Ed. note: This is the last in a series of congressional race profiles that has spanned 38 weeks.  We hope you found them informative and interesting.  Please let us know if you enjoyed these stories and would like to see more profiles in the future by writing politics@foxnews.com.

Some might say the congressional race in Florida's 5th District -- where Democratic Rep. Karen Thurman and Republican state Sen. Ginny Brown-Waite are battling it out -- is a classic nail-biting case of what goes around comes around.

Thurman, a former middle school teacher, mayor and state senator, helped map out the new lines of the 5th District to include her hometown after the 1990 census, a maneuver that was key to her 1992 election to Congress.

Today, her close race with Brown-Waite, Senate president pro tempore of the Florida Legislature, is the direct result of the GOP-led redistricting process following the 2000 census, which cut out key Democratic strongholds like the university area of Gainesville, the liberal core of Thurmond’s old district.

The old 5th District, which comprised the Tampa Gulf Coast middle-income retirement suburbs, was also pushed northeastward during redistricting and now includes more Republican portions of the Panhandle.

"It's definitely a better district for Republicans to run in now," said Towson Fraser, spokesman for the Florida Republican Party, who calls Brown-Waite's chances of upsetting the incumbent on Tuesday "excellent."

The redistricting has actually led to a more equal partisan landscape with an estimated 42 percent registered Republicans and 41 percent Democrats.

"But if Thurman was truly the moderate she says she is ... she would not be running neck-and-neck with Ginny Brown-Waite," Fraser said.

Thurman won't be baited by that talk. She said she's confident that she speaks the language of this aging district which, more than many communities across the country, really does put the cost of prescription drugs at the top of its election priority list.

Thurman said she has cast both conservative and liberal votes for her constituents -- from environmental to veterans concerns -- and she believes voters will take her record with them to the polls this Tuesday.

"We knew from the beginning this was going to be a tough race, there were never any illusions of that. But I think the good news is people are responding to the message we've been talking about," she said, noting that she is the only Floridian to sit on the House Ways and Means health subcommittee.

"[Voters] know they have a voice on the issues that are important to Florida, issues that matter to folks here," she said.

"Thurman has served that district with distinction for years," said Ryan Banfill, a spokesman for the Florida Democratic Party. He called the Republican buzz on this race "over confidence."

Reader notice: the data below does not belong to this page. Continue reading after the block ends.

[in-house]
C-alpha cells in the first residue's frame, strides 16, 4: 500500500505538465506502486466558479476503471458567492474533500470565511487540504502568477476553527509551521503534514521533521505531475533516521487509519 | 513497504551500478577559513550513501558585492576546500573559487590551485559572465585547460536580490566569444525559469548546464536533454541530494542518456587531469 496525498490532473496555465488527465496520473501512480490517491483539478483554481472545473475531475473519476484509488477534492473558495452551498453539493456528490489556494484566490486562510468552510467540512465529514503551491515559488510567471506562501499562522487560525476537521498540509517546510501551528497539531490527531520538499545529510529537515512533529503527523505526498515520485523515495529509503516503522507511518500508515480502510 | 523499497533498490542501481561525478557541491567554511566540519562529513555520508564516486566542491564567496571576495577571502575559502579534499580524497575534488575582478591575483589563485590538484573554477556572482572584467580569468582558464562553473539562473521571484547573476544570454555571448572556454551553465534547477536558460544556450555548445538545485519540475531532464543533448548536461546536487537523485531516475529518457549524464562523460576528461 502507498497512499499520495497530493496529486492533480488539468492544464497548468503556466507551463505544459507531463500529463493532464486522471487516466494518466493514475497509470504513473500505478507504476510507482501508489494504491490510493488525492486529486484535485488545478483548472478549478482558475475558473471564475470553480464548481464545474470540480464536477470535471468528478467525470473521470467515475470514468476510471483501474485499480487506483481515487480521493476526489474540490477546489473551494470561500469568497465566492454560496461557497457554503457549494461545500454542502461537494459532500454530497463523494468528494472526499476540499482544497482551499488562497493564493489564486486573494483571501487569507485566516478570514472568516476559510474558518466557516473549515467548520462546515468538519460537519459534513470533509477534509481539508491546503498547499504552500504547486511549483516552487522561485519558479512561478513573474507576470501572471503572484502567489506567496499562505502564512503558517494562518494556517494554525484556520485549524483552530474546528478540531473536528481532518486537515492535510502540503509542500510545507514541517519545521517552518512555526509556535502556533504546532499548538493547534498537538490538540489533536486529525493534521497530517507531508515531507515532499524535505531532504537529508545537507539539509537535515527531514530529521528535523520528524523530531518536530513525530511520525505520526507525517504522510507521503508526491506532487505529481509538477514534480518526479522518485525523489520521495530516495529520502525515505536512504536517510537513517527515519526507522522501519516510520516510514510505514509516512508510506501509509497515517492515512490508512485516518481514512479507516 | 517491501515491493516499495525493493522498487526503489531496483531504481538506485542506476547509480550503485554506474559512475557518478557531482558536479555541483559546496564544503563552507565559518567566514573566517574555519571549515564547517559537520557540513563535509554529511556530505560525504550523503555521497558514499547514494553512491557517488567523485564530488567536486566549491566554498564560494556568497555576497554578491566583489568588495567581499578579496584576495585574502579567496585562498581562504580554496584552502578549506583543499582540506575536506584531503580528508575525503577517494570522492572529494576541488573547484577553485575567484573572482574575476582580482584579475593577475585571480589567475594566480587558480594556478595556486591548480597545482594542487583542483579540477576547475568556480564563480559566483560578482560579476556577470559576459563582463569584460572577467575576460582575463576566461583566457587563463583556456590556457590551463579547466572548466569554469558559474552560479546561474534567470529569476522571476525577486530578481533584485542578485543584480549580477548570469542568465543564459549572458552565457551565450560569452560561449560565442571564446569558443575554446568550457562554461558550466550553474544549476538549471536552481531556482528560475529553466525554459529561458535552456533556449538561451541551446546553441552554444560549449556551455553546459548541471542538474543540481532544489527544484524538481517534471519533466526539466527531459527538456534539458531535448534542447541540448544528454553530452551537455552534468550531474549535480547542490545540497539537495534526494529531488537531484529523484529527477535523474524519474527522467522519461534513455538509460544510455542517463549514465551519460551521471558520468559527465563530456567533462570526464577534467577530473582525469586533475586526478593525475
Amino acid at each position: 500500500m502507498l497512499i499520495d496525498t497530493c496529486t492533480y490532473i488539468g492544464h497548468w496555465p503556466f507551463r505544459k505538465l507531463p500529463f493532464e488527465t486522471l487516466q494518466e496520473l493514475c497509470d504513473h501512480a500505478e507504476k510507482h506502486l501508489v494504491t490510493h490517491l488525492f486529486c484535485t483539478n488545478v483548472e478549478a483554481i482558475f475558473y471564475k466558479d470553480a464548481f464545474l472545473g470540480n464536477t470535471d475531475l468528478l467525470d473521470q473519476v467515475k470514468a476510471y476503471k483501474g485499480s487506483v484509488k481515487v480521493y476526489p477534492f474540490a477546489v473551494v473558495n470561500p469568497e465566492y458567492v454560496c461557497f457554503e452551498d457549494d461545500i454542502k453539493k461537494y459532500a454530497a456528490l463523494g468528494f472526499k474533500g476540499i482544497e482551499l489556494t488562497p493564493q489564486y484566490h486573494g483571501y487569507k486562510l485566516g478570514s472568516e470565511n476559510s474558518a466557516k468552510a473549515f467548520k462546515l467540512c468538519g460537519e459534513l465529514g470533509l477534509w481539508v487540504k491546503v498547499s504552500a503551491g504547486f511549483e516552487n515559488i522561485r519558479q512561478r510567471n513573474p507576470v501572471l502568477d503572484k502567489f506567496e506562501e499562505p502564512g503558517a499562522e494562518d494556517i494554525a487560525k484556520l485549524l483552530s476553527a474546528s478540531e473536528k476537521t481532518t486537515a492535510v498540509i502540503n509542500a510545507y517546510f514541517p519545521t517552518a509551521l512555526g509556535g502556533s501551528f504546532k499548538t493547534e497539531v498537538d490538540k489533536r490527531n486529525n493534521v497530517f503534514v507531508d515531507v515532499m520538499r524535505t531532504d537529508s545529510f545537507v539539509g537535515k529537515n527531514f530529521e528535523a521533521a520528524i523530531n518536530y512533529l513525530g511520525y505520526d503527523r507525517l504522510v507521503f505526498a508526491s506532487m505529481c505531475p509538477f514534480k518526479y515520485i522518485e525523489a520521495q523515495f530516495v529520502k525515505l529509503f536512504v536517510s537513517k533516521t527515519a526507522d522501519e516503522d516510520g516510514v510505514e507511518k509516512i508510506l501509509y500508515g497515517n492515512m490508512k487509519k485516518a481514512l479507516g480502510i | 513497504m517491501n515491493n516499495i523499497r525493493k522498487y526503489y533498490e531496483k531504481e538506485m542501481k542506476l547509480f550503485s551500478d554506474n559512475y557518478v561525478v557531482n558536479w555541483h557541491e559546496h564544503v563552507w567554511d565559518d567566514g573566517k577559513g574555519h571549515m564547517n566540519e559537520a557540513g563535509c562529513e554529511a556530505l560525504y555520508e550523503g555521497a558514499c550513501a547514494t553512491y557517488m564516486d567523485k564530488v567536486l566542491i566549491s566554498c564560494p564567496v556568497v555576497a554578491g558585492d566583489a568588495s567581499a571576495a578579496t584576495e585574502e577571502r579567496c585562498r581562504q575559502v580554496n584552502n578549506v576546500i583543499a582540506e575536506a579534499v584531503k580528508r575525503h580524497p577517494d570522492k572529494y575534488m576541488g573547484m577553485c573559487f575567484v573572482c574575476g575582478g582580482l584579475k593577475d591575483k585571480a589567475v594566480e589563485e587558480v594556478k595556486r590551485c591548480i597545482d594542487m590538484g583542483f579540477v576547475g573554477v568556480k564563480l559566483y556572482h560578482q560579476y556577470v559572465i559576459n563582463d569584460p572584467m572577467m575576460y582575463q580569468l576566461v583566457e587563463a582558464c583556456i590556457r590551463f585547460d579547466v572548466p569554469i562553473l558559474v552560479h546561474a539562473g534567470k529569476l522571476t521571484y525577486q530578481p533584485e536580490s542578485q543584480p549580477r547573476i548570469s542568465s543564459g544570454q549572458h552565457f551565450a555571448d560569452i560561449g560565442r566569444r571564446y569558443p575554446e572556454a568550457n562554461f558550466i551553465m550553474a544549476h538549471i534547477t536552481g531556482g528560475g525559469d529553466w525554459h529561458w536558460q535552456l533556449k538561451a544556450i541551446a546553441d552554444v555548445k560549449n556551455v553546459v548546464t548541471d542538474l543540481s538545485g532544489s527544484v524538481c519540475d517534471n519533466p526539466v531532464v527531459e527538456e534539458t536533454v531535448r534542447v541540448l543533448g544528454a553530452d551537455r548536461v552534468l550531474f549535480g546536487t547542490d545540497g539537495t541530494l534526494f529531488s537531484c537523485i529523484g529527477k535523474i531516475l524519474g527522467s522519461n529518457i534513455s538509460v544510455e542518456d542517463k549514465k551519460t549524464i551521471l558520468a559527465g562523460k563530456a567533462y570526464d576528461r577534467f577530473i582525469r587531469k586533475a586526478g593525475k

"These are the same guys who promised us a U.S. Senate seat with the name Bill McCollum on it," he said, referring to the dramatic loss of Florida Republican Rep. McCollum in the 2000 race for the Senate.

But Brown-Waite said the district has become more conservative, and voters are itching for more than just the same liberal solutions to their problems.

"Even the Democrats in this case are very conservative … they don't like Thurman's liberal voting record," she said, pointing to her vote against banning partial birth abortion, the House GOP prescription drug plan and Bush's tax relief package.

She also points to her own 10-year record as a member of the Florida Senate representing much of the counties she and Thurman are now fighting over. She said she has made her trademark issues HMO and nursing home reform, and has voted independently from her party when it counted.

And like many other challengers across the country, she accuses her opponent of duplicity.

"It's a very heavy retirement area, a lot of blue-collar workers, hardworking, salt-of-the-earth people who don't appreciate people voting one way in Congress and talking a different way" at home, she said.

Thurman, who voted with Republicans against additional background checks at gun shows and was one of four Democrats to vote for a freeze on new regulations until existing gun control statutes could be reviewed, disagrees that the race is about partisan ideologies.

"[Brown-Waite] is just trying to spin it that way," Thurman said. "She's trying to make this a label campaign rather than an issues campaign."

The race is expected to be a close call, and both parties know it. While President Bush and Vice President Cheney have both made it down to Florida to help boost Gov. Jeb Bush in his own tight re-election bid against Democrat Bill McBride, the party has made sure that Cheney and other prominent Republicans have made stops in the 5th District in recent weeks on Brown-Waite's behalf.

Meanwhile, Democratic House Whip Nancy Pelosi of California has campaigned in the district for Thurman, who was also chosen to deliver the response to the president's weekly radio address in September.

This is a good opportunity for Republicans to knock off a Democrat in this cycle, noted Nathan Gonzales of the Rothenberg Political Report, which is calling this race a toss up with a tilt toward the Democrat. If the GOP are successful at knocking off Thurman, it will make it more likely that they will hold their majority in the House, he said.